- Deficient levels of iodine
Medical conditions that can cause hormone imbalances in women include ovarian cancer, polycystic ovary syndrome (PCOS), early menopause, hormone replacement or birth control medications, and primary ovarian insufficiency (POI).
A single, all-inclusive female hormone imbalance test does not exist. Your doctor will start with a routine medical exam, inquire about your symptoms, and may recommend the following tests to diagnose hormonal imbalance:
- Blood test: A blood test can measure most hormone levels.
- Pelvic exam: A pelvic exam can reveal any unnatural lumps, cysts or tumors
- Ultrasound: An ultrasound scan uses sound waves to capture images of your uterus, ovaries, thyroid and pituitary gland.
- Other tests: Other possible tests might include X-rays, magnetic resonance imaging (MRIs), biopsies or thyroid scans.
Treatment for hormonal imbalances is determined by the specific cause and highly tailored to each individual woman. Each female may require a different regimen of treatment. Medical treatments and lifestyle changes show the best long-term results. Medical treatment options for women with hormone imbalances include:
- Hormone control or birth control medication. These medications contain estrogen and progesterone that can help manage menstrual cycles (and related symptoms). The available options for birth control medications are pills, rings, patches, shots or intrauterine devices (IUDs)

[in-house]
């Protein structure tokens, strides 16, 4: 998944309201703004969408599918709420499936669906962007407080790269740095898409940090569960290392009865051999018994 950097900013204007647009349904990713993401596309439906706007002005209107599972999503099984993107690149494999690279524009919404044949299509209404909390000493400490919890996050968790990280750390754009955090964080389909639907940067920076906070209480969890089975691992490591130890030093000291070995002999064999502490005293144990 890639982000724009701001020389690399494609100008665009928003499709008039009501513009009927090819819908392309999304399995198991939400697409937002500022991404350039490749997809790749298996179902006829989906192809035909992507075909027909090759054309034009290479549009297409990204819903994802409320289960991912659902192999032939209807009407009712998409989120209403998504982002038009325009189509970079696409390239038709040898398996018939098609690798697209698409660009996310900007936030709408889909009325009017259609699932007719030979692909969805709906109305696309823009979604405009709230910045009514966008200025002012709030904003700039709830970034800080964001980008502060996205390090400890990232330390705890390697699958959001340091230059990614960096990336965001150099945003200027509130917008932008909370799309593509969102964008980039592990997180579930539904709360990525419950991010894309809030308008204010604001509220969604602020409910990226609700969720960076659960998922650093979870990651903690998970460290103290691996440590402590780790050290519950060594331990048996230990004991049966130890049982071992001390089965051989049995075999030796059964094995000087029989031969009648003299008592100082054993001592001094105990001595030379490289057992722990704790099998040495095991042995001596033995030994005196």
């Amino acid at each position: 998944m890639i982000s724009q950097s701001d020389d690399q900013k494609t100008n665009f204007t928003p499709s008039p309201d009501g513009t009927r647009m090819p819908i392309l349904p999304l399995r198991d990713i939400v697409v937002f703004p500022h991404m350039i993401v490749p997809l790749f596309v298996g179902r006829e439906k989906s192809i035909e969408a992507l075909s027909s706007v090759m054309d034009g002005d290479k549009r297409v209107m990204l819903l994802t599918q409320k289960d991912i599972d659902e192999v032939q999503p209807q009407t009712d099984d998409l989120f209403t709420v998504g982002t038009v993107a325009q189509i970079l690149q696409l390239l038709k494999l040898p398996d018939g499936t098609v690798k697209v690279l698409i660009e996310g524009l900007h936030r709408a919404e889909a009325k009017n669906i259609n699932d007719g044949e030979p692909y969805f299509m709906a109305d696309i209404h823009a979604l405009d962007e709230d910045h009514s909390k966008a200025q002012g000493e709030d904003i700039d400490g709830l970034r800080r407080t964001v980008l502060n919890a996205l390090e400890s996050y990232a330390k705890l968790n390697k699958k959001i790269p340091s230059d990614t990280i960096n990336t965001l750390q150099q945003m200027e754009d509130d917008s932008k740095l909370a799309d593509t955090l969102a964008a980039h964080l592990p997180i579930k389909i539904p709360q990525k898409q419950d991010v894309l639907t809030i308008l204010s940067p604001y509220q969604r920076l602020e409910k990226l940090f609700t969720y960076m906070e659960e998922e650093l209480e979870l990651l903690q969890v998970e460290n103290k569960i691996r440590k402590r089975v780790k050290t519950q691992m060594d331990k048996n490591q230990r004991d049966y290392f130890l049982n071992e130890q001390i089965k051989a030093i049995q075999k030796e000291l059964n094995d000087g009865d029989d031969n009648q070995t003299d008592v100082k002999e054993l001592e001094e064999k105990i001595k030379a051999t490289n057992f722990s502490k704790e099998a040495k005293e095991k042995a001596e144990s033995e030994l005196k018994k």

- Hormone replacement medications. Women can take medications to temporarily ease the symptoms of menopause, including hot flashes or night sweats.
- Anti-androgen medications. These medications impede the hormone androgen and can help minimize extreme acne, hair growth or even hair loss.
- Vaginal estrogen. In this treatment, a female applies creams containing estrogen directly to vaginal tissues to reduce symptoms. Estrogen tablets and rings can also reduce vaginal dryness.
- Clomiphene and letrozole. Women with polycystic ovary syndrome (PCOS) or infertility can take medications to accelerate ovulation. Injections of gonadotropins might also help increase the likelihood of pregnancy.
- Assisted reproductive technology. In vitro fertilization (IVF) may help those with PCOS become pregnant.
- Metformin. This medication usually taken for Type 2 Diabetes can help lower or balance blood sugar levels.
- Levothyroxine. This is a chemical found in medications that can reduce the symptoms of hypothyroidism.
Lifestyle habits can also prevent or reduce female hormonal imbalance. These habits include:
- Maintaining a healthy body weight.
- Performing regular physical exercise.
- Eating a balanced, nutritious diet.
- Reducing stress.
- Practicing self-regulation (deep breathing, yoga, positive visualization and meditation) to manage stress.
- Washing and cleaning your face, hands, chest and neck.
- Avoiding spicy foods and drinks that can trigger hot flashes.
- Reducing the use of household cleaners with toxic chemicals.
- Minimizing sugary foods and packaged foods.
- Cooking with ceramic pans instead of older non-stick pans.
- Purchasing organic fruits and vegetables that have not been sprayed with pesticides.
- Scheduling regular healthcare appointments to assess health.
If you or a loved one experiences any of the symptoms of hormonal imbalance, Baptist Health can help.